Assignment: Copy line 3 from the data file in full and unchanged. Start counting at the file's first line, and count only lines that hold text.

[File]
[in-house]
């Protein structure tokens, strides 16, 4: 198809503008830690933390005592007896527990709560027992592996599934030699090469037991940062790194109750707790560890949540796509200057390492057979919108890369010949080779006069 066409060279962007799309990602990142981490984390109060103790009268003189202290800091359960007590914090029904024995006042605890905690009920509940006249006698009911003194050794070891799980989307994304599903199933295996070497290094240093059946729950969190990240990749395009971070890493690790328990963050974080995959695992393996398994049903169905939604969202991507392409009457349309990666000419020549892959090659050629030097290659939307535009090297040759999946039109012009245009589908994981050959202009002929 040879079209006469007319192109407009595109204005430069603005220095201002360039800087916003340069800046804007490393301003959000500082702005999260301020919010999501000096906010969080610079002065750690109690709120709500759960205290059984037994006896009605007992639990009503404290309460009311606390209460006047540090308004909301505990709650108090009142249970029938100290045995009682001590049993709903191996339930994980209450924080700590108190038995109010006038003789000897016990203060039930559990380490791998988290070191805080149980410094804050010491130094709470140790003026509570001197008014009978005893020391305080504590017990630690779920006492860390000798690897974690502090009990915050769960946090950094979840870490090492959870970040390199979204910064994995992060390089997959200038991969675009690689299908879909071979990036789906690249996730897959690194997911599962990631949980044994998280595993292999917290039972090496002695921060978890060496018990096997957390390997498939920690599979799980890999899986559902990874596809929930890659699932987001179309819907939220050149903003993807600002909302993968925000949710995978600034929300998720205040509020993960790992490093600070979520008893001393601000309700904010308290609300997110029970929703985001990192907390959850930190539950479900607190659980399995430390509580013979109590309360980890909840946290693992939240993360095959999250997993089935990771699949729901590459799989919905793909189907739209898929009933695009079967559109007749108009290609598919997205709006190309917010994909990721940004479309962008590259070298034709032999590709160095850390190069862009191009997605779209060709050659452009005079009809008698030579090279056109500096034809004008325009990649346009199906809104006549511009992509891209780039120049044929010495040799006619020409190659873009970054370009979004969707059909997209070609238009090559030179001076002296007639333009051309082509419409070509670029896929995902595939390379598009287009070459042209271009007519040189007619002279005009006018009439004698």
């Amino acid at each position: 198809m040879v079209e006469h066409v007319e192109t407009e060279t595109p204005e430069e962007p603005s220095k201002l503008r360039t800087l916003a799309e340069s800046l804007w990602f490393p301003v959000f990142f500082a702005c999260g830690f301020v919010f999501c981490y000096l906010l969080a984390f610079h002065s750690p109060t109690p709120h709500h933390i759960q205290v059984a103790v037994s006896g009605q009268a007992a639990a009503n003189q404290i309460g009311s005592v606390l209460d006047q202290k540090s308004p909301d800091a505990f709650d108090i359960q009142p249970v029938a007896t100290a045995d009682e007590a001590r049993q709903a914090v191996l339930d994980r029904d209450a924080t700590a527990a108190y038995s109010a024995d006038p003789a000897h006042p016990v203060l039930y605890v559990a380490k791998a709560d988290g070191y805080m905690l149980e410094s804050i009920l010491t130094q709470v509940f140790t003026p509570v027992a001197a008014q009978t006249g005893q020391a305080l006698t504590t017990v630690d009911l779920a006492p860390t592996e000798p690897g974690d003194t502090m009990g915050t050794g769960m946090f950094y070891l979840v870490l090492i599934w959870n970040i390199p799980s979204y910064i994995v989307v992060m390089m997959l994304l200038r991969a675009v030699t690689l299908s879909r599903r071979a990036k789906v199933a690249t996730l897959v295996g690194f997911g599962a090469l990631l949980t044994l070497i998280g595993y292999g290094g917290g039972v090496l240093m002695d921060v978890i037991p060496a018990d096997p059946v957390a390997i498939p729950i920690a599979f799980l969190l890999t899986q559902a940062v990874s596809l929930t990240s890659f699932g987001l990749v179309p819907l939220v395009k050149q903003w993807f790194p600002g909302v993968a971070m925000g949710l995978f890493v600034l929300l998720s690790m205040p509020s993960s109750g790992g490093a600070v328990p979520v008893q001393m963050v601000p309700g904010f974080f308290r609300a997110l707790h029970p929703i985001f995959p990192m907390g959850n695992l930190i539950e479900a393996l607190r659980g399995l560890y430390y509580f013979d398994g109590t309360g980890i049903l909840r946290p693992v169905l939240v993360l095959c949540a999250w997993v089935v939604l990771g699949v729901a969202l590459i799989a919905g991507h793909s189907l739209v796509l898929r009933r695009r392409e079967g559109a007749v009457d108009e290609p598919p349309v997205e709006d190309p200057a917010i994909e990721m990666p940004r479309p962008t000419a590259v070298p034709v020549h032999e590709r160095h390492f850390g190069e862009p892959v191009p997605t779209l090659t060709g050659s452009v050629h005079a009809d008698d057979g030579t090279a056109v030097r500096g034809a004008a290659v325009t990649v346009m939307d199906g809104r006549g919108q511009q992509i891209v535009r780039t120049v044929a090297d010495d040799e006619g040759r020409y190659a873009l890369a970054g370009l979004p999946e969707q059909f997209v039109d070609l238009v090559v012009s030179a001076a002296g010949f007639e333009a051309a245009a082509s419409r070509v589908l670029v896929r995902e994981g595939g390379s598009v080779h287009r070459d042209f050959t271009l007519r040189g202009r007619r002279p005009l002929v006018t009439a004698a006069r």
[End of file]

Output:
């Amino acid at each position: 198809m040879v079209e006469h066409v007319e192109t407009e060279t595109p204005e430069e962007p603005s220095k201002l503008r360039t800087l916003a799309e340069s800046l804007w990602f490393p301003v959000f990142f500082a702005c999260g830690f301020v919010f999501c981490y000096l906010l969080a984390f610079h002065s750690p109060t109690p709120h709500h933390i759960q205290v059984a103790v037994s006896g009605q009268a007992a639990a009503n003189q404290i309460g009311s005592v606390l209460d006047q202290k540090s308004p909301d800091a505990f709650d108090i359960q009142p249970v029938a007896t100290a045995d009682e007590a001590r049993q709903a914090v191996l339930d994980r029904d209450a924080t700590a527990a108190y038995s109010a024995d006038p003789a000897h006042p016990v203060l039930y605890v559990a380490k791998a709560d988290g070191y805080m905690l149980e410094s804050i009920l010491t130094q709470v509940f140790t003026p509570v027992a001197a008014q009978t006249g005893q020391a305080l006698t504590t017990v630690d009911l779920a006492p860390t592996e000798p690897g974690d003194t502090m009990g915050t050794g769960m946090f950094y070891l979840v870490l090492i599934w959870n970040i390199p799980s979204y910064i994995v989307v992060m390089m997959l994304l200038r991969a675009v030699t690689l299908s879909r599903r071979a990036k789906v199933a690249t996730l897959v295996g690194f997911g599962a090469l990631l949980t044994l070497i998280g595993y292999g290094g917290g039972v090496l240093m002695d921060v978890i037991p060496a018990d096997p059946v957390a390997i498939p729950i920690a599979f799980l969190l890999t899986q559902a940062v990874s596809l929930t990240s890659f699932g987001l990749v179309p819907l939220v395009k050149q903003w993807f790194p600002g909302v993968a971070m925000g949710l995978f890493v600034l929300l998720s690790m205040p509020s993960s109750g790992g490093a600070v328990p979520v008893q001393m963050v601000p309700g904010f974080f308290r609300a997110l707790h029970p929703i985001f995959p990192m907390g959850n695992l930190i539950e479900a393996l607190r659980g399995l560890y430390y509580f013979d398994g109590t309360g980890i049903l909840r946290p693992v169905l939240v993360l095959c949540a999250w997993v089935v939604l990771g699949v729901a969202l590459i799989a919905g991507h793909s189907l739209v796509l898929r009933r695009r392409e079967g559109a007749v009457d108009e290609p598919p349309v997205e709006d190309p200057a917010i994909e990721m990666p940004r479309p962008t000419a590259v070298p034709v020549h032999e590709r160095h390492f850390g190069e862009p892959v191009p997605t779209l090659t060709g050659s452009v050629h005079a009809d008698d057979g030579t090279a056109v030097r500096g034809a004008a290659v325009t990649v346009m939307d199906g809104r006549g919108q511009q992509i891209v535009r780039t120049v044929a090297d010495d040799e006619g040759r020409y190659a873009l890369a970054g370009l979004p999946e969707q059909f997209v039109d070609l238009v090559v012009s030179a001076a002296g010949f007639e333009a051309a245009a082509s419409r070509v589908l670029v896929r995902e994981g595939g390379s598009v080779h287009r070459d042209f050959t271009l007519r040189g202009r007619r002279p005009l002929v006018t009439a004698a006069r």